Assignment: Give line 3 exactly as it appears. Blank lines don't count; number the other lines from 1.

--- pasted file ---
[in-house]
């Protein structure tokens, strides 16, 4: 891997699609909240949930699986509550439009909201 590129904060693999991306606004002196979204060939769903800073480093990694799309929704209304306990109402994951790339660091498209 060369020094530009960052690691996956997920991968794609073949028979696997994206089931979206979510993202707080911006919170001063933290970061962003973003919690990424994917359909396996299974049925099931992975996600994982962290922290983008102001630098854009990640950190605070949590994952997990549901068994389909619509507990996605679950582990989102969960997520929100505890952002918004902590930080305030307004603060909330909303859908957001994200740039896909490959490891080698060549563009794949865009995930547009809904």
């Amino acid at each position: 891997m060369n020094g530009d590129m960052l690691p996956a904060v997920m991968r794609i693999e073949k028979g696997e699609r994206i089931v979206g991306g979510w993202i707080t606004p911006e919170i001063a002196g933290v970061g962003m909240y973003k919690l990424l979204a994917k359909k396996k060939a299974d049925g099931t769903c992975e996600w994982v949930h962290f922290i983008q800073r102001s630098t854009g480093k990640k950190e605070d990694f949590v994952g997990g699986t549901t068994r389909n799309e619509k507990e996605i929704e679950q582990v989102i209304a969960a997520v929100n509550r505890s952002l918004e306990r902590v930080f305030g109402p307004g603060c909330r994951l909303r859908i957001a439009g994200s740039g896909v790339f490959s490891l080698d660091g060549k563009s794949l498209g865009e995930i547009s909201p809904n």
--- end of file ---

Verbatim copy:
């Amino acid at each position: 891997m060369n020094g530009d590129m960052l690691p996956a904060v997920m991968r794609i693999e073949k028979g696997e699609r994206i089931v979206g991306g979510w993202i707080t606004p911006e919170i001063a002196g933290v970061g962003m909240y973003k919690l990424l979204a994917k359909k396996k060939a299974d049925g099931t769903c992975e996600w994982v949930h962290f922290i983008q800073r102001s630098t854009g480093k990640k950190e605070d990694f949590v994952g997990g699986t549901t068994r389909n799309e619509k507990e996605i929704e679950q582990v989102i209304a969960a997520v929100n509550r505890s952002l918004e306990r902590v930080f305030g109402p307004g603060c909330r994951l909303r859908i957001a439009g994200s740039g896909v790339f490959s490891l080698d660091g060549k563009s794949l498209g865009e995930i547009s909201p809904n």